Community, Caffeine and Civic Engagement
Most 25 year olds are more worried about paying off their student loans than launching a business to help their neighborhood. Not Kateri Gutierrez.
“Being involved in the community and teaching people about civic engagement is a labor of love for me,” said Kateri.
Kateri co-founded Collective Avenue Coffee, which was the means to a civically engaged end for this small business owner and her business partner, Jonathan Robles. After meeting in 2015 the pair began selling coffee via a pop-up store in a Lynwood, California, restaurant called BALAM. The pop-up offers single-origin, locally roasted beans, house-made syrups, vegan options, and unique latte flavors like lavender or rose vanilla.
In order to open a small business with limited financing, Collective Avenue adopted an emerging small-business trend: creating a co-op. In this setup, every worker is a part owner who contributes their own capital to the business.
“For the Lynwood community, I love the worker-owned structure because it reduces barriers to entry for entrepreneurship,” said Kateri. “In our community, it’s very hard to access enough capital to start a business, and when you work in a co-op, a bunch of people come together and contribute to make something come to life.”
In keeping with their vision of engaging the Lynwood community, Kateri and Jon started a series called “Last Fridays” at their pop up to provide a regular opportunity for local artists to showcase their work. This family-friendly event is held the final Friday of every month and now boasts 100+ attendees each time.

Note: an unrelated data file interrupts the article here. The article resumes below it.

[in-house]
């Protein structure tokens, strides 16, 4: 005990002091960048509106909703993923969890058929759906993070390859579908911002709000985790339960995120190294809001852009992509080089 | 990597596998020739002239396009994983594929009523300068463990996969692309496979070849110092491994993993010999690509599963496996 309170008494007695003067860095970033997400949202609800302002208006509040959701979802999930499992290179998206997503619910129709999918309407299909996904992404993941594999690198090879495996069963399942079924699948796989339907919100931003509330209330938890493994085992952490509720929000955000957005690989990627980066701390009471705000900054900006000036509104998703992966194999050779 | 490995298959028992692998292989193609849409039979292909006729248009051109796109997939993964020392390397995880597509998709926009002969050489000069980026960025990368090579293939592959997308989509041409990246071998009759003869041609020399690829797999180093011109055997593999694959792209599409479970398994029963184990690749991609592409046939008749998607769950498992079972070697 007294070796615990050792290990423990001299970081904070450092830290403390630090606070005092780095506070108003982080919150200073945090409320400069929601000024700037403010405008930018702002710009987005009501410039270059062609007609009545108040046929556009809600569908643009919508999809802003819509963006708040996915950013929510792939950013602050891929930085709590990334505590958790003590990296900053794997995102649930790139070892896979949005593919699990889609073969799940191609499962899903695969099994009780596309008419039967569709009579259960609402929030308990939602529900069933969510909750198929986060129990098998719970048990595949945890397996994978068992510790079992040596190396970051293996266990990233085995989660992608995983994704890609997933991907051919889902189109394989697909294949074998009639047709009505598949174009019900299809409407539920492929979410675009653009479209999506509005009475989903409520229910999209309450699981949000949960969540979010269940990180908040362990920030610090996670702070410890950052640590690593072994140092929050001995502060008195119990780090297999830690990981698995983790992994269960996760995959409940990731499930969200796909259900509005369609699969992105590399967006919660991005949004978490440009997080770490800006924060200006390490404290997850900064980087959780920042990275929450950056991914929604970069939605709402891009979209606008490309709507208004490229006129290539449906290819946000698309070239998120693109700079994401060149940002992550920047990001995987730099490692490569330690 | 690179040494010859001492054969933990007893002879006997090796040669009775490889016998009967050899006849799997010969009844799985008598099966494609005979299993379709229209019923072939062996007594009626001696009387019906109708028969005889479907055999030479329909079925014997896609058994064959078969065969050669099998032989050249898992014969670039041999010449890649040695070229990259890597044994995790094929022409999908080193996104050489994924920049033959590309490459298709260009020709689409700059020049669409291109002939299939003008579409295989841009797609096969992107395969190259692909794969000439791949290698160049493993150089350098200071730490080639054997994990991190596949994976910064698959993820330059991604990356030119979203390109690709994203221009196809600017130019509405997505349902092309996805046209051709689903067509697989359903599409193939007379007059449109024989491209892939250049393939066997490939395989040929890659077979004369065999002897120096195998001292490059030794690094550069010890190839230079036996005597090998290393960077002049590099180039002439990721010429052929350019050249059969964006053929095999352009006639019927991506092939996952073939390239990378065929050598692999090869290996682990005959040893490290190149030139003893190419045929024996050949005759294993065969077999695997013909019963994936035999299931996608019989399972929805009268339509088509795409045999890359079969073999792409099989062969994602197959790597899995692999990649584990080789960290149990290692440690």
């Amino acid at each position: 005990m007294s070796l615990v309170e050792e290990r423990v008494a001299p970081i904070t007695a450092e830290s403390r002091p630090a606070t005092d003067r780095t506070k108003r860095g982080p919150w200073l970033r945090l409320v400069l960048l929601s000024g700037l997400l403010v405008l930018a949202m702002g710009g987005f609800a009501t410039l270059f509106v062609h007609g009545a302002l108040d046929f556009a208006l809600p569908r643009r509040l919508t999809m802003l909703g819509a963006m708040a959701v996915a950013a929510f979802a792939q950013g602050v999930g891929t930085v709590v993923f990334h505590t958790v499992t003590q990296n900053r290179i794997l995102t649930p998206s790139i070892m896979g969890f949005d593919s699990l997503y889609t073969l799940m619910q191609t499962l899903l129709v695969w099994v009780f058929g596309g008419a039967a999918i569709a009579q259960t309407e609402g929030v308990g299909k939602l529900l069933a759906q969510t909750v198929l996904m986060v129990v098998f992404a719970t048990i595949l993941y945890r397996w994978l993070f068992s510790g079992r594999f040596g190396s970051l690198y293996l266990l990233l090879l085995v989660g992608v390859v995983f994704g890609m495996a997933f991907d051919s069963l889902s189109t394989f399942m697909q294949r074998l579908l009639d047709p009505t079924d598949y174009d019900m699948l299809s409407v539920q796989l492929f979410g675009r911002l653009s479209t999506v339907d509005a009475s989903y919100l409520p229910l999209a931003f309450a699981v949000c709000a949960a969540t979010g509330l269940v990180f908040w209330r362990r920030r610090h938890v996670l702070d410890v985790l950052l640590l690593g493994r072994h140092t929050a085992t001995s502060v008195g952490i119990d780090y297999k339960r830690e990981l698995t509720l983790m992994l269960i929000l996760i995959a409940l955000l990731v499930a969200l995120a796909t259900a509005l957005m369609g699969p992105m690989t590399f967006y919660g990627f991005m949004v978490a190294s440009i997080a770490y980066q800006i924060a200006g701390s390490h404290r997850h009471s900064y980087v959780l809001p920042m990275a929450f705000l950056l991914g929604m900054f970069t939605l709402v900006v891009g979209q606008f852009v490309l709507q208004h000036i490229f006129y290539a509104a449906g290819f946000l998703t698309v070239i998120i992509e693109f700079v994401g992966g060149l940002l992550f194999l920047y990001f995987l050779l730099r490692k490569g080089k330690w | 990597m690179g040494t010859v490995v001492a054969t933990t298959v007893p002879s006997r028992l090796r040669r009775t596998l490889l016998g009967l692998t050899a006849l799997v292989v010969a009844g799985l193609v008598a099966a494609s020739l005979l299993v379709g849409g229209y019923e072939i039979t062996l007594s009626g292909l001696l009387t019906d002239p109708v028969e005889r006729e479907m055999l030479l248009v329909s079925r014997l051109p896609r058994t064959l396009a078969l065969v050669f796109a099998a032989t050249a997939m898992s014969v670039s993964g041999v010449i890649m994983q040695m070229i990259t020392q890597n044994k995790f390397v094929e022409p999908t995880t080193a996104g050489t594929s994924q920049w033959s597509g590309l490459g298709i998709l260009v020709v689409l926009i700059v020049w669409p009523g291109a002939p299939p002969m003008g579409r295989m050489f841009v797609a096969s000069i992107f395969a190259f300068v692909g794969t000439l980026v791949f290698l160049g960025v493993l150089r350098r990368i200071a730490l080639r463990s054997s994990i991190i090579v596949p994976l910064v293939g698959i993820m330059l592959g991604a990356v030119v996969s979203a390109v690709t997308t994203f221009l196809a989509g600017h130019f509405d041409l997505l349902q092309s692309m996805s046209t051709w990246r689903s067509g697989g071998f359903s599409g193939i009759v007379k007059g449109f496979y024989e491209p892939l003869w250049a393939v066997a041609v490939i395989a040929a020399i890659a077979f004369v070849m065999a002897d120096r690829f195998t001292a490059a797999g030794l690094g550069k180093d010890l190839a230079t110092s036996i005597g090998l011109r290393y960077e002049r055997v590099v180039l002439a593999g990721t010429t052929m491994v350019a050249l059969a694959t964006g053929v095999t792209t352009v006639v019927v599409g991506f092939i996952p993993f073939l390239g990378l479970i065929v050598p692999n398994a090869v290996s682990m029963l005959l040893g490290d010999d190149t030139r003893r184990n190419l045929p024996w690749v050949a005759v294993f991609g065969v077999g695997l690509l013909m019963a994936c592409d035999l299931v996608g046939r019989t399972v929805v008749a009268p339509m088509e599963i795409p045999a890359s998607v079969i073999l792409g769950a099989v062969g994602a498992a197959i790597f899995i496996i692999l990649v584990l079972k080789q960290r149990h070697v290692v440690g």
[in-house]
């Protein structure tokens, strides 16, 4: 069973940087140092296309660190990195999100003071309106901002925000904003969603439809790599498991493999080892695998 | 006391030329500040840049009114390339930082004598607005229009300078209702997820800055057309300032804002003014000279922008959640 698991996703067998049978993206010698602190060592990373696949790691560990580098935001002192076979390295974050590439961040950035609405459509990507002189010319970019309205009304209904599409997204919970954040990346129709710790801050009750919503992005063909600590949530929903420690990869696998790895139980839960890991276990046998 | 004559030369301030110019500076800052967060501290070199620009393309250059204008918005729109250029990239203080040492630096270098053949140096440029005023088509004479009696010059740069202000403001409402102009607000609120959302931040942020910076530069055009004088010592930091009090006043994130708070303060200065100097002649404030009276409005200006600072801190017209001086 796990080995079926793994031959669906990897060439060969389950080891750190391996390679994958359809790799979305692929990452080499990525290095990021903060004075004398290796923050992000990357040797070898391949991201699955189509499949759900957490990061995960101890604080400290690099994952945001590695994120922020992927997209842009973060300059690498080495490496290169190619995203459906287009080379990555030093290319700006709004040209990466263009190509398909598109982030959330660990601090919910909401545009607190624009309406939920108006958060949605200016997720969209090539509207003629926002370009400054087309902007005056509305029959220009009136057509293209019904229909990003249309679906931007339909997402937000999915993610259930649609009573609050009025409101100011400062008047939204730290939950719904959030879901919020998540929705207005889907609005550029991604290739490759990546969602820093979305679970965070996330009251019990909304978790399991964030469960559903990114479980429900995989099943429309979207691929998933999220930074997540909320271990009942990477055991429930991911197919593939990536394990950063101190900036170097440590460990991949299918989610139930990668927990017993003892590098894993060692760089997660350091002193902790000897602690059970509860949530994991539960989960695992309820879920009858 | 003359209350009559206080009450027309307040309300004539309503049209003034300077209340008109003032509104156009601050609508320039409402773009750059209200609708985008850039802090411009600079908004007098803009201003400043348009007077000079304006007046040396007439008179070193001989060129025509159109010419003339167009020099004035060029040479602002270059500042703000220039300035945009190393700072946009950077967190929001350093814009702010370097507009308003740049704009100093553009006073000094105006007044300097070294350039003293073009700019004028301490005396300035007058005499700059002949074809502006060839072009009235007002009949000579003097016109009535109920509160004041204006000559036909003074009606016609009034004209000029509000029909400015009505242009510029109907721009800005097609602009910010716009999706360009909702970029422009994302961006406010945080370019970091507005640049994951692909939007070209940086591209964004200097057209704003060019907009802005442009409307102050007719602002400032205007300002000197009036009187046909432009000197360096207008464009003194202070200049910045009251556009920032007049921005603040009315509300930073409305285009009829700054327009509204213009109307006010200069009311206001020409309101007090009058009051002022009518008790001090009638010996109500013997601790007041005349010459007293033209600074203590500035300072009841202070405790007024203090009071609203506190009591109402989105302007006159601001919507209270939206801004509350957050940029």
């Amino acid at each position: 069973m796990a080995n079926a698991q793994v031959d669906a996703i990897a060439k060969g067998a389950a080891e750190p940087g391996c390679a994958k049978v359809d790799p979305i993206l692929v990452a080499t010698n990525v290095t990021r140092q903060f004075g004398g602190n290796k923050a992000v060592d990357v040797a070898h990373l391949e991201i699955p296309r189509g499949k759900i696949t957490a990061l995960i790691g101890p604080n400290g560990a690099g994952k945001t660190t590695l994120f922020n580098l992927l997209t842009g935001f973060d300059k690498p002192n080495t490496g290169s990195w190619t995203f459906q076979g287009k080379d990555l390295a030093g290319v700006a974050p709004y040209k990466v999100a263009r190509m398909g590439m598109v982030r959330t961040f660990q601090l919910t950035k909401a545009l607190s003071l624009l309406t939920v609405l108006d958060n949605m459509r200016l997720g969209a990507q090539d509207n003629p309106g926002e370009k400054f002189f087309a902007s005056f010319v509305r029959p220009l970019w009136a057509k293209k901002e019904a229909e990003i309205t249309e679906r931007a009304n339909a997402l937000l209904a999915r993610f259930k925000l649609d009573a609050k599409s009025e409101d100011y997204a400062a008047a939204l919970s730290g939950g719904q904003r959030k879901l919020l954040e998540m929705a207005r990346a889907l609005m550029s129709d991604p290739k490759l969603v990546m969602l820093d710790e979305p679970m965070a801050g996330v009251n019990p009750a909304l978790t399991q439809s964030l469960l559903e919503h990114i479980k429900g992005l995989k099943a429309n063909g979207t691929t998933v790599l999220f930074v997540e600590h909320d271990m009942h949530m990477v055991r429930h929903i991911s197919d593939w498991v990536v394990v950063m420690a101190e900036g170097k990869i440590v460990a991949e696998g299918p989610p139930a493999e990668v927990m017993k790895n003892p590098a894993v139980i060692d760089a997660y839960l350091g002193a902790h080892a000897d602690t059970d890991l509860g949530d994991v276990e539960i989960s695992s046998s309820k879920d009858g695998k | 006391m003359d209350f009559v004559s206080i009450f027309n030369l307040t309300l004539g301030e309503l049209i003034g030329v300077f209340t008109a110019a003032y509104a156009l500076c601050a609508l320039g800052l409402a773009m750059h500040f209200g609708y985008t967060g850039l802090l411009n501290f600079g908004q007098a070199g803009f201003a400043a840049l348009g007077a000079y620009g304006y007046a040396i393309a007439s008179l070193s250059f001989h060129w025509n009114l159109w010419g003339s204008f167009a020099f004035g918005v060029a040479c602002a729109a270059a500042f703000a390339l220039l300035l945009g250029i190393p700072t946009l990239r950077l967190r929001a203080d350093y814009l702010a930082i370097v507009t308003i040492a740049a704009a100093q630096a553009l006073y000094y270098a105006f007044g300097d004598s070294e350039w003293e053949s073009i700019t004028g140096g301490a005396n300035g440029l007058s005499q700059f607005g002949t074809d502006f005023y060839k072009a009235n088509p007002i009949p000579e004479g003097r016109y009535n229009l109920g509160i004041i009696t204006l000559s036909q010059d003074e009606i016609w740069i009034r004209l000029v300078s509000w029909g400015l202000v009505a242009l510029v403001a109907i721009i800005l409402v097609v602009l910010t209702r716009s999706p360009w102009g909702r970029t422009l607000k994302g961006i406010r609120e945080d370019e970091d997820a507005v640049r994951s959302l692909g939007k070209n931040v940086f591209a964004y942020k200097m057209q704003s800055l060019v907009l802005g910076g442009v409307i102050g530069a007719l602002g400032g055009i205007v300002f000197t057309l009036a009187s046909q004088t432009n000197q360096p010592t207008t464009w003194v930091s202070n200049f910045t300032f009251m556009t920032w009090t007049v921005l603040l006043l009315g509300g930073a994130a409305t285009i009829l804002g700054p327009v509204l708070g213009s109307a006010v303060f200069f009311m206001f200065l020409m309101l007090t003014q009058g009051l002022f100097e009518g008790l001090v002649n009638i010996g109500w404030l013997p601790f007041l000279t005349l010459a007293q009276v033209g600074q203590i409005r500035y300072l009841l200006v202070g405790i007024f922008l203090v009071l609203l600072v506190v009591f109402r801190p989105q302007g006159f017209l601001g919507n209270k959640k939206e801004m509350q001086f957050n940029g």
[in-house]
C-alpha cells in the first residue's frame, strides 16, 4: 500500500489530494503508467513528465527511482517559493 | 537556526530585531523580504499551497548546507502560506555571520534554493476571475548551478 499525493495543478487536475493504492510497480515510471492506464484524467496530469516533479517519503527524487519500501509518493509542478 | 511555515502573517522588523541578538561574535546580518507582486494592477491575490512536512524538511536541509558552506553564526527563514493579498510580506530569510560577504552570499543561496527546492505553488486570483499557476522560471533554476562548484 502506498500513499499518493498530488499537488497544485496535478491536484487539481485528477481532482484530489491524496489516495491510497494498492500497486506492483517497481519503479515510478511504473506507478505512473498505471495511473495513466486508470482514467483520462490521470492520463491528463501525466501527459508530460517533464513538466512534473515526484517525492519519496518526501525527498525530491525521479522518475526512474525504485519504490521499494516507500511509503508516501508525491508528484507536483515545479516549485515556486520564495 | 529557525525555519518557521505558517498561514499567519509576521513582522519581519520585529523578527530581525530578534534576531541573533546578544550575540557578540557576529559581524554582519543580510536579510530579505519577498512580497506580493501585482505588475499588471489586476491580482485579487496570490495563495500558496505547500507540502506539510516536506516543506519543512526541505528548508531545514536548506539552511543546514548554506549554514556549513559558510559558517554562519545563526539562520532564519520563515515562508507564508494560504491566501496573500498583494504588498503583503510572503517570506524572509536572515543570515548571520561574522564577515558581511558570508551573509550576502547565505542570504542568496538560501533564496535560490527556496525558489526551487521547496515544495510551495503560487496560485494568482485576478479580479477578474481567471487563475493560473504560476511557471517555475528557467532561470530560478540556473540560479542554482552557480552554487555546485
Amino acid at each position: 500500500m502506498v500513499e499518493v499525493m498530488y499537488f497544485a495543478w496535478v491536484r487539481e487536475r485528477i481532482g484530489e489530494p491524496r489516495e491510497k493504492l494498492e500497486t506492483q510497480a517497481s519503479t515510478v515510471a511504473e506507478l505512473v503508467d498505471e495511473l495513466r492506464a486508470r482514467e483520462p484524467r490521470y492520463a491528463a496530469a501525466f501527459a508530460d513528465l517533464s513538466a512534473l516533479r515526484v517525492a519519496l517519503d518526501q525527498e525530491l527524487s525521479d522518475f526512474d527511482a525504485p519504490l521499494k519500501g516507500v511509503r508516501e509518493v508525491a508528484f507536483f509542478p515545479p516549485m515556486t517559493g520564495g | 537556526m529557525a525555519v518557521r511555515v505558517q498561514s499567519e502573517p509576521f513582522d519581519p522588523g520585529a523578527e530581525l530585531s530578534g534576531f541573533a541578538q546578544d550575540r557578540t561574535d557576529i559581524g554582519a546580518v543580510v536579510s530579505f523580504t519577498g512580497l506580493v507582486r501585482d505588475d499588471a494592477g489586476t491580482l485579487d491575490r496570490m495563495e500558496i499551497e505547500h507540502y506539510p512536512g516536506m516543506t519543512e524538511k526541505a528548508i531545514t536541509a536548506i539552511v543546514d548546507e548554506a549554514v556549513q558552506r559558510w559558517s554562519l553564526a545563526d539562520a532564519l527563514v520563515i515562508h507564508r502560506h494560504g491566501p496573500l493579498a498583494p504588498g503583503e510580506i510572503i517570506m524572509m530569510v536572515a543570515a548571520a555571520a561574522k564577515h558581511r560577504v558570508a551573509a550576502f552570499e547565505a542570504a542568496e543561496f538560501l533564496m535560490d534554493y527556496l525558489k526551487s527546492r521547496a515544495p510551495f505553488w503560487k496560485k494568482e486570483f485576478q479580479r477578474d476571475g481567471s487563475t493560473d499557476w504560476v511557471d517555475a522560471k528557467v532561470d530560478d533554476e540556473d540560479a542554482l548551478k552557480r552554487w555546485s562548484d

“I get cheesy sometimes but this is no longer the Jon and Kat show; this has become our duty to the community now,” said Kateri. “The community is emotionally invested in what we have created.”
While Kateri did not come from an entrepreneurial background, since graduating from college she has not wavered from her goal of impacting her community in a positive way—even giving up a corporate position at Disney to pursue it.
“You can’t just launch a business overnight. You have to keep going even when you don’t wake up excited about it,” said Kateri. “As long as you keep the purpose in mind, you will be able to keep going.”
Collective Avenue has big plans for the future. They intend to open two brick-and-mortar locations this year, and create even more opportunities to engage with the community. It won’t be easy, but Collective Avenue is up for the challenge.
“It’s worth all the white hairs,” she said.